If we can prove that this Unmoved Mover is Pure Act then it seems that we have failed to prove the existence of God by the evidence of motion in the world.

This might help from his Conpendium,

"We clearly infer from this that God, who moves all things, must Himself be immovable. If He, being the first mover, were Himself moved, He would have to be moved either by Himself or by another. He cannot be moved by another, for then there would have to be some mover prior to Him, which is against the very idea of a first mover. If He is moved by Himself, this can be conceived in two ways: either that He is mover and moved according to the same respect, or that He is a mover according to one aspect of Him and is moved according to another aspect. The first of these alternatives is ruled out. For everything that is moved is, to that extent, in potency, and whatever moves is in act. Therefore if God is both mover and moved according to the same respect, He has to be in potency and in act according to the same respect, which is impossible. The second alternative is likewise out of the question. If one part were moving and another were moved, there would be no first mover Himself as such, but only by reason of that part of Him which moves. But what is per se is prior to that which is not per se. Hence there cannot be a first mover at all, if this perfection is attributed to a being by reason of a part of that being. Accordingly the first mover must be altogether immovable.

Among things that are moved and that also move, the following may also be considered. All motion is observed to proceed from something immobile, that is, from something that is not moved according to the particular species of motion in question, Thus we see that alterations and generations and corruptions occurring in lower bodies are reduced, as to their first mover, to a heavenly body that is not moved according to this species of motion, since it is incapable of being generated, and is incorruptible and unalterable. Therefore the first principle of all motion must be absolutely immobile.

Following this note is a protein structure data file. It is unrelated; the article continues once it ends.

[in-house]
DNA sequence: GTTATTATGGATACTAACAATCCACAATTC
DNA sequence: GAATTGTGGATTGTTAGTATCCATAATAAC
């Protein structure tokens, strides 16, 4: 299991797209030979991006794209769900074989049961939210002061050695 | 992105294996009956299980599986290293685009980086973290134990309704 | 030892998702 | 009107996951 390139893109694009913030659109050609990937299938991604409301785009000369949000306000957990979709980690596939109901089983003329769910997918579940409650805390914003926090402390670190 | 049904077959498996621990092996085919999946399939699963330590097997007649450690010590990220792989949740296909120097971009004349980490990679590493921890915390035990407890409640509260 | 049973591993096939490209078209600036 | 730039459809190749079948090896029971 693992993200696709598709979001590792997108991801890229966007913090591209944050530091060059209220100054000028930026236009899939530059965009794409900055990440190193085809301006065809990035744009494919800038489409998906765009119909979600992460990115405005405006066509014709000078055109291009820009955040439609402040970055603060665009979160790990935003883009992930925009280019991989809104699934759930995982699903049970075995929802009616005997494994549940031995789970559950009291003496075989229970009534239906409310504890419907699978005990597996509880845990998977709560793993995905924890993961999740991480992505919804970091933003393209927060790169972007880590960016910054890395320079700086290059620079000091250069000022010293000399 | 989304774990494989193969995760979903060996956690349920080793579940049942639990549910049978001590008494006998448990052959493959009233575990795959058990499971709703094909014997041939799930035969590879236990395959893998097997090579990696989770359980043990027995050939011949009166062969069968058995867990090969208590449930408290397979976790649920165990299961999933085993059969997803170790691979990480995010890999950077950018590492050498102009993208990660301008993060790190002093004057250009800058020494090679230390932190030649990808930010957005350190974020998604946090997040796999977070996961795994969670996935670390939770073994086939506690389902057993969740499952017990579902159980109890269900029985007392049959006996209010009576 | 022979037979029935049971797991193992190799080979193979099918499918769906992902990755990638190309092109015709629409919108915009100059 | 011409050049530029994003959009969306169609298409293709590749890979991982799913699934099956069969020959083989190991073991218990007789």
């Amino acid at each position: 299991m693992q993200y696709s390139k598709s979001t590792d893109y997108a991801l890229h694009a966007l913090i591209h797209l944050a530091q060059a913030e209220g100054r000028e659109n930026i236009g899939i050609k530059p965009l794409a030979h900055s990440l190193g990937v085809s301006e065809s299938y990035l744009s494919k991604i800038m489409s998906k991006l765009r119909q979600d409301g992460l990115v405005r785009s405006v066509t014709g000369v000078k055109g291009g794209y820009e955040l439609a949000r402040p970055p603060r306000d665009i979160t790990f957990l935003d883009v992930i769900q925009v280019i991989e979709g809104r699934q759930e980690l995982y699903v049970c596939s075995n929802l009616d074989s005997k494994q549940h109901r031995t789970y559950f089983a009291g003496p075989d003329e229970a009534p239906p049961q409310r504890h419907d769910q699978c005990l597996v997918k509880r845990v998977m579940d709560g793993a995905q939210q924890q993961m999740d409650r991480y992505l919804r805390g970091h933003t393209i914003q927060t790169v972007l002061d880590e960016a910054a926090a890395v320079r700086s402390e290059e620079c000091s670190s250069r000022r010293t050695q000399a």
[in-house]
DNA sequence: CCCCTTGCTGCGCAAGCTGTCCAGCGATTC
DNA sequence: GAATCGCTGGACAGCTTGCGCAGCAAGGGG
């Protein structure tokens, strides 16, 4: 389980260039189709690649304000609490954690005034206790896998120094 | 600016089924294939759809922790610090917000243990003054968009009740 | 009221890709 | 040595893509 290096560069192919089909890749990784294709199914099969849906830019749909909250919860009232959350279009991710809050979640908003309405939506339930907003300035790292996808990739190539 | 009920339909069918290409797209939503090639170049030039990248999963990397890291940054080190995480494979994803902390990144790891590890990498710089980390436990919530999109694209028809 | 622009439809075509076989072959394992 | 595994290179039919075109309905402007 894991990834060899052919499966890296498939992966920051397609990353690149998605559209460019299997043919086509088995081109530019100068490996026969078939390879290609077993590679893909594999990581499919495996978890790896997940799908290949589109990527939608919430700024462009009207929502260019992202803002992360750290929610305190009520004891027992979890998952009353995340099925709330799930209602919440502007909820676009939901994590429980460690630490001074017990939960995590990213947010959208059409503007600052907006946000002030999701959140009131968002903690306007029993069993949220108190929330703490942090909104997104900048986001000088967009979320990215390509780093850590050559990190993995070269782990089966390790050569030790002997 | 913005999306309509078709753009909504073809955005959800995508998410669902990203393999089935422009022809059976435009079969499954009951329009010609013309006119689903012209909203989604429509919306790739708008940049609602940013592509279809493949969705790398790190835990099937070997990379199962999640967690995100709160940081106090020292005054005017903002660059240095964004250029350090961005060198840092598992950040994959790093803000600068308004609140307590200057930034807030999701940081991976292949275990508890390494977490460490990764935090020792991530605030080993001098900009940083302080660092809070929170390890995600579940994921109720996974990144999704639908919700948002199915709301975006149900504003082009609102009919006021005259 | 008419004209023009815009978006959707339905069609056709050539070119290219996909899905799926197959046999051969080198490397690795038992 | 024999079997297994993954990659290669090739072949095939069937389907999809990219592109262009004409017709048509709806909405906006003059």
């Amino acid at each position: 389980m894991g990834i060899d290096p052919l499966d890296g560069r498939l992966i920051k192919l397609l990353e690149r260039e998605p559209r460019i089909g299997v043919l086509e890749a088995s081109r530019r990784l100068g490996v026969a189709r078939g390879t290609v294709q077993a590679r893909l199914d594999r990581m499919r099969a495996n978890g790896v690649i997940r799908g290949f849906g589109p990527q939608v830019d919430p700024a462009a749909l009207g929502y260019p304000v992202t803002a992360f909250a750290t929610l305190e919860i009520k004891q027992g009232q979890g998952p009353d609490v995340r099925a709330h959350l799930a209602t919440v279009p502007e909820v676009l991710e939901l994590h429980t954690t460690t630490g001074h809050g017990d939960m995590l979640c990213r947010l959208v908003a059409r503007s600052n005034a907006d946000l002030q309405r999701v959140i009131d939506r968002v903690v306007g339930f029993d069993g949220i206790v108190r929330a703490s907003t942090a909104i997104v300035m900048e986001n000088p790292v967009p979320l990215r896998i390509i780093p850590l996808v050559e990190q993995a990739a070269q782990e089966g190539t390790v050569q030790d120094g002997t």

... God’s essence cannot be other than His existence. In any being whose essence is distinct from its existence, what it is must be distinct from that whereby it is. For in virtue of a thing’s existence we say that it is, and in virtue of its essence we say what it is. This is why a definition that signifies an essence manifests what a thing is. In God, however, there is no distinction between what He is and that whereby He is, since there is no composition in Him, as has been shown. Therefore God’s essence is nothing else than His existence.

Likewise, we have proved that God is pure act without any admixture of potentiality. Accordingly His essence must be the ultimate act in Him; for any act that has a bearing on the ultimate act, is in potency to that ultimate act. But the ultimate act is existence itself, ipsum esse. For, since all motion is an issuing forth from potency to act, the ultimate act must be that toward which all motion tends; and since natural motion tends to what is naturally desired, the ultimate act must be that which all desire. This is existence. Consequently the divine essence, which is pure and ultimate act, must be existence itself, ipsum esse."

Also to consider, nothing can be both potential and actual in the same respect at the same time, what is actually hot is not at the same time potentially hot but potentially cold. Hence it is impossible for anything to be both, in the same respect and time (whether it be something part of an essential ordered series or an accidental ordered series), both that which is moved and moving.